Scientists from the Indian Institute of Technology-Kanpur (IIT-K) have built a new sensor that can detect bacterial infection in food and water in just 15-20 minutes, much faster than traditional laboratory tests.
"Pathogenic bacterial infection is one of the biggest causes of death, and a fast response time is much needed for timely detection and subsequent cure of bacterial infection," said Saurabh Mani Tripathi, a physicist at IIT-K.
The device, developed with collaborators from the Photonics Research Centre at the University of Quebec in Outaouais works over wide temperature range to quickly and cost-effectively identify the potentially deadly Escherichia coli (E. coli) bacteria.
Found in the environment, food, and intestines of people and animals, most strains of E. coli are harmless. But some kinds of E. coli can cause diarrohea, while others cause urinary tract infections, respiratory illness and pneumonia, and other illnesses, according to the US Centres for Disease Control and Prevention.
"Using currently available technologies, which are mostly based on amplification of the sample, it takes several hours to days to detect the presence of bacteria. A fast and accurate detection alternative is, therefore, preferable over the existing technology," Tripathi noted.
Faster tests for the bacteria could lead to faster treatment of patients, as well as to cheaper and easier environmental monitoring, he said.
The new sensor uses bacteriophages -- viruses that can naturally latch onto and kill bacteria.
The viruses are bonded to the surface of an optical fibre and will grab E.coli bacteria from a sample and keep them attached.
When a beam of light strikes the surface, the presence of E.coli shifts the wavelength in a telltale sign of bacterial contamination.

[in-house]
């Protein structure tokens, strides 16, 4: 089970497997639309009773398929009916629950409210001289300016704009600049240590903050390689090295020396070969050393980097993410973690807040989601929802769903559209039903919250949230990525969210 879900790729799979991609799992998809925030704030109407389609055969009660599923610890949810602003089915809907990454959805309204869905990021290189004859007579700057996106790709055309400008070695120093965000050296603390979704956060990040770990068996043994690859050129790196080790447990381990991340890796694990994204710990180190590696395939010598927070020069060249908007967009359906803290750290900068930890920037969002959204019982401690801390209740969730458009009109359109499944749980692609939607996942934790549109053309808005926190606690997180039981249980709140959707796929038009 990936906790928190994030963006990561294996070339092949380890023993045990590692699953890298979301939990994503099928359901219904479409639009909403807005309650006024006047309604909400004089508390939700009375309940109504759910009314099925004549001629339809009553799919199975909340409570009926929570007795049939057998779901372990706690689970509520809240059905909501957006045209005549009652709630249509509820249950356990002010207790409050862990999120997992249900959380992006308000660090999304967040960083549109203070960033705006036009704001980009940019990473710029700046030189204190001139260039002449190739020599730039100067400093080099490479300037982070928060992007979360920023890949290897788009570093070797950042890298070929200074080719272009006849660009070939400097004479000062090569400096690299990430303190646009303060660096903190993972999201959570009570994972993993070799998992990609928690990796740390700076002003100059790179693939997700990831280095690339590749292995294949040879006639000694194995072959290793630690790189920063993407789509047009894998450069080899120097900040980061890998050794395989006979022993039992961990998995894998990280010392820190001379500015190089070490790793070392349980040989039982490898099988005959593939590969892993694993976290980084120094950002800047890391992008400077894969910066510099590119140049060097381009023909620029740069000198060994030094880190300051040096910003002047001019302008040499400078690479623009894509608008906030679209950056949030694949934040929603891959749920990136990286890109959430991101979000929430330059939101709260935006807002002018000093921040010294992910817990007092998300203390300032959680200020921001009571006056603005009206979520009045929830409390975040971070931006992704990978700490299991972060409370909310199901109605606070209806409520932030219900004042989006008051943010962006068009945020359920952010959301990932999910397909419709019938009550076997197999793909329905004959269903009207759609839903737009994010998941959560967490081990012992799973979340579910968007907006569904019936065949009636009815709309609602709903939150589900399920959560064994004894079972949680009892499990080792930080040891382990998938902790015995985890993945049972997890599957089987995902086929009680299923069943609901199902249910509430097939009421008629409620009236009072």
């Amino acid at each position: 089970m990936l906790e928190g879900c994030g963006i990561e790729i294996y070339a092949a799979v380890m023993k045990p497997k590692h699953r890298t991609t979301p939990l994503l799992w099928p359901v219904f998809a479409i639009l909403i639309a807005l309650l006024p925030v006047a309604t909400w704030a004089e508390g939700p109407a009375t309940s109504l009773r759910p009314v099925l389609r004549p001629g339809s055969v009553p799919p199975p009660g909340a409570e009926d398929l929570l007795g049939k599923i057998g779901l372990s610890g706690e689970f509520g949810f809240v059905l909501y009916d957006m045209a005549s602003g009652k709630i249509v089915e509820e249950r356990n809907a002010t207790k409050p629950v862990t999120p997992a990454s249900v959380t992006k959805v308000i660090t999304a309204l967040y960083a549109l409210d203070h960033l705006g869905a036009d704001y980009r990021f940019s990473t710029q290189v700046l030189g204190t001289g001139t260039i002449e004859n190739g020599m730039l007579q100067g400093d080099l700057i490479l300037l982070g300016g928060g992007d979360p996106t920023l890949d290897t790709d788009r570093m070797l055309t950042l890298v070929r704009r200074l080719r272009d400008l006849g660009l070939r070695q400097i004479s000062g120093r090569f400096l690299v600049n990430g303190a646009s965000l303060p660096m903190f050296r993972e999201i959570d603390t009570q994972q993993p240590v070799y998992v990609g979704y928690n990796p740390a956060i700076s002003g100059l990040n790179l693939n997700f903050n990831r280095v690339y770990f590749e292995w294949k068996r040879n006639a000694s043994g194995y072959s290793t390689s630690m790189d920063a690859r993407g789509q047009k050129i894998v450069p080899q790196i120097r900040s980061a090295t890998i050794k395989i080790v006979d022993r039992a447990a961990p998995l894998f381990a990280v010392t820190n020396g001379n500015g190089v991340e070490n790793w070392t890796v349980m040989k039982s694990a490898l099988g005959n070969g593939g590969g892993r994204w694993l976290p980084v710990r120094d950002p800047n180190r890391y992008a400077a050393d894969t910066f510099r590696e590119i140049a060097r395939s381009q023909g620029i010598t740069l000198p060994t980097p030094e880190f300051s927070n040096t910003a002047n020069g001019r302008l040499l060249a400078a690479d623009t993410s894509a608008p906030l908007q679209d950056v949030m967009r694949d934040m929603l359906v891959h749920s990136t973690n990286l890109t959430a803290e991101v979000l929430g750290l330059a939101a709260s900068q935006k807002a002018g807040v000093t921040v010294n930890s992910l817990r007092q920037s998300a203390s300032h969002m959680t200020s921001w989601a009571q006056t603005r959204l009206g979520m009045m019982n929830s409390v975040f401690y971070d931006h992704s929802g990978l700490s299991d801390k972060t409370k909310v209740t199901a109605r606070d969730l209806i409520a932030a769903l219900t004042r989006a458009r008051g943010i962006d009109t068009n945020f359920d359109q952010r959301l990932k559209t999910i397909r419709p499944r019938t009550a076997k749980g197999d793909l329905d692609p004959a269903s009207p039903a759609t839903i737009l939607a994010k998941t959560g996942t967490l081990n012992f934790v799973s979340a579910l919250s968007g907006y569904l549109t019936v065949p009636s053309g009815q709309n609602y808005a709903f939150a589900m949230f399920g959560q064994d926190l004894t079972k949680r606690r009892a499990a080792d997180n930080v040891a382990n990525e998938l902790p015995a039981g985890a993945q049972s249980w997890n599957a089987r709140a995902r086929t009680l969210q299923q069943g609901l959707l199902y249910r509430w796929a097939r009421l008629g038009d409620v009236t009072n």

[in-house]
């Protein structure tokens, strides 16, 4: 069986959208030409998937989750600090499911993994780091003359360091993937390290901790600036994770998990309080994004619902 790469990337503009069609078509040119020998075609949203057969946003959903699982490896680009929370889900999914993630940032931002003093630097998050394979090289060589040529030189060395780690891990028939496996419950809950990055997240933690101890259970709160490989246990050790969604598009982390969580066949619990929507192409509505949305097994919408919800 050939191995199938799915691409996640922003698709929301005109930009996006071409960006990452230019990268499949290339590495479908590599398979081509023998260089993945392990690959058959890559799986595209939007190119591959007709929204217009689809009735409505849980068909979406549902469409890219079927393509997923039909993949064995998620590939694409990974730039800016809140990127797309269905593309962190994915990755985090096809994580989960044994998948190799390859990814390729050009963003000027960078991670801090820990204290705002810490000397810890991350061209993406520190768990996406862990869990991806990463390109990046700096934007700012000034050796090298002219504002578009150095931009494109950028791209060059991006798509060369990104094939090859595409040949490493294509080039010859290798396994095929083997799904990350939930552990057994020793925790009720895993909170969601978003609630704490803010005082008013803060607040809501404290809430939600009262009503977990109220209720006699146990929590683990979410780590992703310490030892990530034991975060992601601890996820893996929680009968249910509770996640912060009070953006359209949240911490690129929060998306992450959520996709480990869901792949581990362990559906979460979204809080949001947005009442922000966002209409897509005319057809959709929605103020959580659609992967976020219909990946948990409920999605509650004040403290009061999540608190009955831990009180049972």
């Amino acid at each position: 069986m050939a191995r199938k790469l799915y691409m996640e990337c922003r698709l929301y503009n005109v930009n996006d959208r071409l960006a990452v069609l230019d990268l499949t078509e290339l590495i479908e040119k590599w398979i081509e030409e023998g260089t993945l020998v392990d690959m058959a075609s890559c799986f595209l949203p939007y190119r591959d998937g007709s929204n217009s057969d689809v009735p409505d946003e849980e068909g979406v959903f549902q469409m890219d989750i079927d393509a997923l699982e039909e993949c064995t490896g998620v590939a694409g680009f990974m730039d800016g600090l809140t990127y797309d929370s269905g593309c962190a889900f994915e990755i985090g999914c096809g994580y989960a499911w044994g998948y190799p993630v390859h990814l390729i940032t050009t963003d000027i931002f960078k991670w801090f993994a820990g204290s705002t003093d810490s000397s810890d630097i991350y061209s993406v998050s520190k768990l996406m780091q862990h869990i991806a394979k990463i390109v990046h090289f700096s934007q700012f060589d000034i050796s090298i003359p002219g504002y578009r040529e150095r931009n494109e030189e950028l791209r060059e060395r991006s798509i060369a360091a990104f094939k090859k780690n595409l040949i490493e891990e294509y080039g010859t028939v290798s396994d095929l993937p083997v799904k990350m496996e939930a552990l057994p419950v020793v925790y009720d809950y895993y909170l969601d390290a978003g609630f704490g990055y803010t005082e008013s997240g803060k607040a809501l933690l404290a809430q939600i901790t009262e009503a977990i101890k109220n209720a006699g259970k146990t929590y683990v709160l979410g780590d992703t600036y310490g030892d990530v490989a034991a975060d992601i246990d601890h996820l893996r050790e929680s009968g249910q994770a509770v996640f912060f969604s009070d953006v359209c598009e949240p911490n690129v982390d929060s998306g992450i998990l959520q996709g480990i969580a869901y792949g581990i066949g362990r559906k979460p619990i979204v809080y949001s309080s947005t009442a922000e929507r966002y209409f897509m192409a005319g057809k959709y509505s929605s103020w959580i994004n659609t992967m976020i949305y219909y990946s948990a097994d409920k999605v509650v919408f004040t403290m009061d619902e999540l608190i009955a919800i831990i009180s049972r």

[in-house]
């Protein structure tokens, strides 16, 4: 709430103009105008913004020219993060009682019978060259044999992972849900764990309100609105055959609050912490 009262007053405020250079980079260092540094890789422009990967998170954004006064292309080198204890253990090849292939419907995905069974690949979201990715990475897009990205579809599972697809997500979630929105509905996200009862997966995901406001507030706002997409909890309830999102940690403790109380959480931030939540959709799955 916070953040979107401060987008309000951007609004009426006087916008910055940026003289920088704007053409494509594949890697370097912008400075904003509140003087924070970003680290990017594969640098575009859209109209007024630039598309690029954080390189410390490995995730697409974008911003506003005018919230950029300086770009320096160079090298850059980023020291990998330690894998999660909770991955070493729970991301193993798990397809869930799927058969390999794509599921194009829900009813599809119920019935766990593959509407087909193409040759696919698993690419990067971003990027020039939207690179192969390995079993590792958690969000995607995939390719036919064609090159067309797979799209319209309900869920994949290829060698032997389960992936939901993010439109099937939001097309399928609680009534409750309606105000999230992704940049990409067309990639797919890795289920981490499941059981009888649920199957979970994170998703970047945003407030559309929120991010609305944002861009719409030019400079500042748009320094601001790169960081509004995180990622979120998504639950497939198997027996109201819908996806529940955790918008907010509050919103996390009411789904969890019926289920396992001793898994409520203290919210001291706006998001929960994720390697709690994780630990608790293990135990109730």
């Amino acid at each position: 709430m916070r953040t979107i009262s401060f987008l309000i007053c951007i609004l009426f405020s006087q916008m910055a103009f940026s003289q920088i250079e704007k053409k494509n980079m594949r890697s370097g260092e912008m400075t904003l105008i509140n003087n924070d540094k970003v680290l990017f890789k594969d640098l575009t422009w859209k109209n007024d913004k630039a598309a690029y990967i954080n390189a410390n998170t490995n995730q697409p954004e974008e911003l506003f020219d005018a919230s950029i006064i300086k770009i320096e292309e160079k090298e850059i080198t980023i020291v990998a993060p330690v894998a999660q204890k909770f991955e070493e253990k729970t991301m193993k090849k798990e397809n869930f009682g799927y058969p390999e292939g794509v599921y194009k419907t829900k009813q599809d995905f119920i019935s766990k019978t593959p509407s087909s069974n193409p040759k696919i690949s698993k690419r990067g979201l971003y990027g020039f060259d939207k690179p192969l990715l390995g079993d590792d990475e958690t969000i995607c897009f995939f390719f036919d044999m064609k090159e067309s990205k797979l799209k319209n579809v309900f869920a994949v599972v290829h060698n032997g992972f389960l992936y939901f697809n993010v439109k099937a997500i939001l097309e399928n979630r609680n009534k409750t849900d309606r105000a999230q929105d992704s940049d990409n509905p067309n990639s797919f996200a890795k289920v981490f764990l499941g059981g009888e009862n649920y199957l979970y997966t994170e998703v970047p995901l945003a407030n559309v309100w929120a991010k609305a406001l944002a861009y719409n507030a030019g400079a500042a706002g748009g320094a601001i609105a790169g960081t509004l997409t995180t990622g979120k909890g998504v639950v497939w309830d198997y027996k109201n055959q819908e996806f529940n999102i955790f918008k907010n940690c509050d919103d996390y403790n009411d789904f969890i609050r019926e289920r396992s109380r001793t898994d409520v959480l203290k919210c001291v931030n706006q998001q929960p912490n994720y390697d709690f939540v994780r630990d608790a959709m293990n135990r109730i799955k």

One of the challenges of using optical fibres for bacteria detection is that temperature changes can alter the optical properties of the materials.
Sensors are therefore often designed to work at a particular temperature and give inaccurate readings if the sample gets much hotter or colder.
Tripathi and his colleagues overcame this challenge by adding an additional optical component and in effect canceling out temperature-induced shifts.
Their device, in the journal Optics Letters, is temperature insensitive over an approximately 20-degree Celsius, starting at room temperature and going up to 40-degrees Celsius.
The temperature insensitivity makes the sensor more practical for outdoor applications, like on-site monitoring of water reservoirs, Tripathi said.
He also noted that the food industry and pathology labs are other possible users of the new sensors.
The researchers said that the sensor can be modified to detect other strains of bacteria by changing the bacteriophage.
The research group is currently collaborating with Security and Protection International, a Canadian company, to explore commercialisation of their device.